A majority of area readers are opposed to legalizing recreational marijuana, according to a Free Press online question.
Out of 460 total respondents, 263 voters — more than 57 percent — believe Minnesota should not legalize recreational cannabis. Another 197 support the proposal.
Minnesota is the latest state to debate legalizing marijuana. Several members of the DFL-controlled House have put forth bills to legalize marijuana in some way. That could include making the issue a constitutional amendment and have Minnesotans vote on it or legalizing and regulating how marijuana is used, grown and sold.
Political experts don't expect legalization efforts to get very far this session, as critics have support from the GOP-controlled Senate. Despite that, advocates on both sides of the aisle have publicly clashed several times, including a contentious press conference last month.
Yet support for recreational marijuana is growing. Ten states thus far have legalized marijuana, and Gov. Tim Walz has said he is in favor of legalization.
The Free Press online question, sent out Thursday, asked, "Should Minnesota legalize recreational marijuana?"
There were two options to answer, "yes" and "no."
Commenters were largely split on the issue. Those opposed to legalization were concerned people who smoked would cause more traffic accidents, while others were concerned about marijuana's effects on a person's brain.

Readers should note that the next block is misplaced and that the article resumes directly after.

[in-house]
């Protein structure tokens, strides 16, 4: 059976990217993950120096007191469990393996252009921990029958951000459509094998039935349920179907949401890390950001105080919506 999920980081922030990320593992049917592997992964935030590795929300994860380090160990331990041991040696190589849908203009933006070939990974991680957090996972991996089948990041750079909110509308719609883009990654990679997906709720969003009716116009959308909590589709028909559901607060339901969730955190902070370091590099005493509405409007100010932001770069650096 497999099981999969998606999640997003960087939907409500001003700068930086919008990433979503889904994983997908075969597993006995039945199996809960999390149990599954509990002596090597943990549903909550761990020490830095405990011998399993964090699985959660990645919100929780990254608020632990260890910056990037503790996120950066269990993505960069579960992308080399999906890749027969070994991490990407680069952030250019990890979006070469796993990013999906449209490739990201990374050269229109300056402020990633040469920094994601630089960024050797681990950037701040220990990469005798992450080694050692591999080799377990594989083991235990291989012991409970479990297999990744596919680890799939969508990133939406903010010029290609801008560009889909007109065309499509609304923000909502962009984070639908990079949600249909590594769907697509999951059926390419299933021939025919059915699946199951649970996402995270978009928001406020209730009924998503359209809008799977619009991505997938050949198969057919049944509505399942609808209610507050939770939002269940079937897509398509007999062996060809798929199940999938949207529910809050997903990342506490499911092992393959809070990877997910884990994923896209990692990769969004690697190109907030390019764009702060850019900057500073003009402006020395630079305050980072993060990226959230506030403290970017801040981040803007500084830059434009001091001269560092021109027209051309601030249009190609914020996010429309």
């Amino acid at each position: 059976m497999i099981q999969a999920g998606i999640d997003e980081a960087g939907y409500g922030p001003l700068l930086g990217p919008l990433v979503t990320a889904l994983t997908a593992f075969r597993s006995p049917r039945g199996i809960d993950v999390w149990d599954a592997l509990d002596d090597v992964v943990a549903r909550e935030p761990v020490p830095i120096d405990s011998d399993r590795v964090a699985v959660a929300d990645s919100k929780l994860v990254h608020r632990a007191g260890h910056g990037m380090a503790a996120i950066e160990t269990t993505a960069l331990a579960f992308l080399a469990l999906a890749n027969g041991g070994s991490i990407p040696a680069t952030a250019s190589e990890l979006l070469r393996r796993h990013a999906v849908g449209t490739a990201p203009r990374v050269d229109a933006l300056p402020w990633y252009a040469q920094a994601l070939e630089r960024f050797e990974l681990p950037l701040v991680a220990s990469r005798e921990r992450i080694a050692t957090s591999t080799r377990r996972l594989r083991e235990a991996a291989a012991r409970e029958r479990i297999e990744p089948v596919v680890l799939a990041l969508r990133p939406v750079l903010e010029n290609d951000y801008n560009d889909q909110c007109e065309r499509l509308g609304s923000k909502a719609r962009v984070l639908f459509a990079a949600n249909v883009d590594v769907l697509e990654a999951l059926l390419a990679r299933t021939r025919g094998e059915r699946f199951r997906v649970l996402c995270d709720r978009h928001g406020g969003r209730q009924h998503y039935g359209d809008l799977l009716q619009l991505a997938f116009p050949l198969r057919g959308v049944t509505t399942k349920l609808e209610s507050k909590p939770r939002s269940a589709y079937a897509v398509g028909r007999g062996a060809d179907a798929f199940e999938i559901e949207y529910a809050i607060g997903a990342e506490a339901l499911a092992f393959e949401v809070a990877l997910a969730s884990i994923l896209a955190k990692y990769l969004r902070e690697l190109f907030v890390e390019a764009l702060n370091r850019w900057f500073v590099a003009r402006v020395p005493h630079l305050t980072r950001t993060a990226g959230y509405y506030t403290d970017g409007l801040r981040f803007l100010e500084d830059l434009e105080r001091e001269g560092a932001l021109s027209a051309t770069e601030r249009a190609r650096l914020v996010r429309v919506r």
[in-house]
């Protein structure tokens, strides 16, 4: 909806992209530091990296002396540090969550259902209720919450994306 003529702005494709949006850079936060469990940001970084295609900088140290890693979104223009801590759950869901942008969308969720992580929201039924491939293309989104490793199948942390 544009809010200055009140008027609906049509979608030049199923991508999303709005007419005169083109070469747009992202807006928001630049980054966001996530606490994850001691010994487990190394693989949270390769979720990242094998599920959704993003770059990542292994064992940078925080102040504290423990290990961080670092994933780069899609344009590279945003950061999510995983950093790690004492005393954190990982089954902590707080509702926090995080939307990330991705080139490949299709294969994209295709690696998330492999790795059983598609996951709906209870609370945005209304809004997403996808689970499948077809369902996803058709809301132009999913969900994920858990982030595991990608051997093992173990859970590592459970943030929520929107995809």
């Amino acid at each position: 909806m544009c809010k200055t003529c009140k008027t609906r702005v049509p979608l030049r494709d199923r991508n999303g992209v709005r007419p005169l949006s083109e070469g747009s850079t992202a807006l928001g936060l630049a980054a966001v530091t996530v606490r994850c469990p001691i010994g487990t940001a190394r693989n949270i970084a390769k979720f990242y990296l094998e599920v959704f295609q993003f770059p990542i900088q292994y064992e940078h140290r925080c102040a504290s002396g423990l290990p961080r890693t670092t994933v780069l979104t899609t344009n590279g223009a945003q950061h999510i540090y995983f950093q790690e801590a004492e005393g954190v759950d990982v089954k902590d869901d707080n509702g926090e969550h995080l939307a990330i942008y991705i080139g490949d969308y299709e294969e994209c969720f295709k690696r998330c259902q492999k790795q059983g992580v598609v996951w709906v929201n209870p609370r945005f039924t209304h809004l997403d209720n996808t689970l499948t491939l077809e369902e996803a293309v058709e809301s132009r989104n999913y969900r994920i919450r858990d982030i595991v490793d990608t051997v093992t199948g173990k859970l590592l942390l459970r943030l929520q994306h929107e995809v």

"While cannabis has proven pharmaceutical uses, traits of cannabis are also proven to causes irreparable harm to brain cells specifically in the teen years as well as similar to cigarettes, lung damage and you want to turn it into a recreational drug?" Bradford Hansen wrote. "We cannot even deal with prescription drugs and alcohol's effect on society."
Philip Wold wrote, "Mind-altering drugs affect a user's judgment. Legalizing such drugs accelerates their use, which, in turn, enhances the probability that nonusers will encounter users and their resultant interactions are much more likely to be dire."
Proponents say legalizing marijuana could lead to more economic growth and agricultural opportunities throughout the state, as well as better access to a drug many believe helps with anxiety and other health issues.
"Nothing that law enforcement and the government has done to stop the sale and usage of marijuana has worked, costing taxpayers billions of dollars," Owen Dundas wrote. "The incarceration of thousands of citizens for marijuana crimes has overloaded our jails and prisons and caused backlogs in our court system ... it just makes sense to legalize it and profit from the taxes and licensing fees that could be used in so many ways to help our state."
John Wentz wrote, "Recreational marijuana should be legalized in Minnesota. Having the state get the tax revenue and being able to use the new found source of money would help the state to finance many much needed programs, etc. The state getting the money instead of cartels is far better."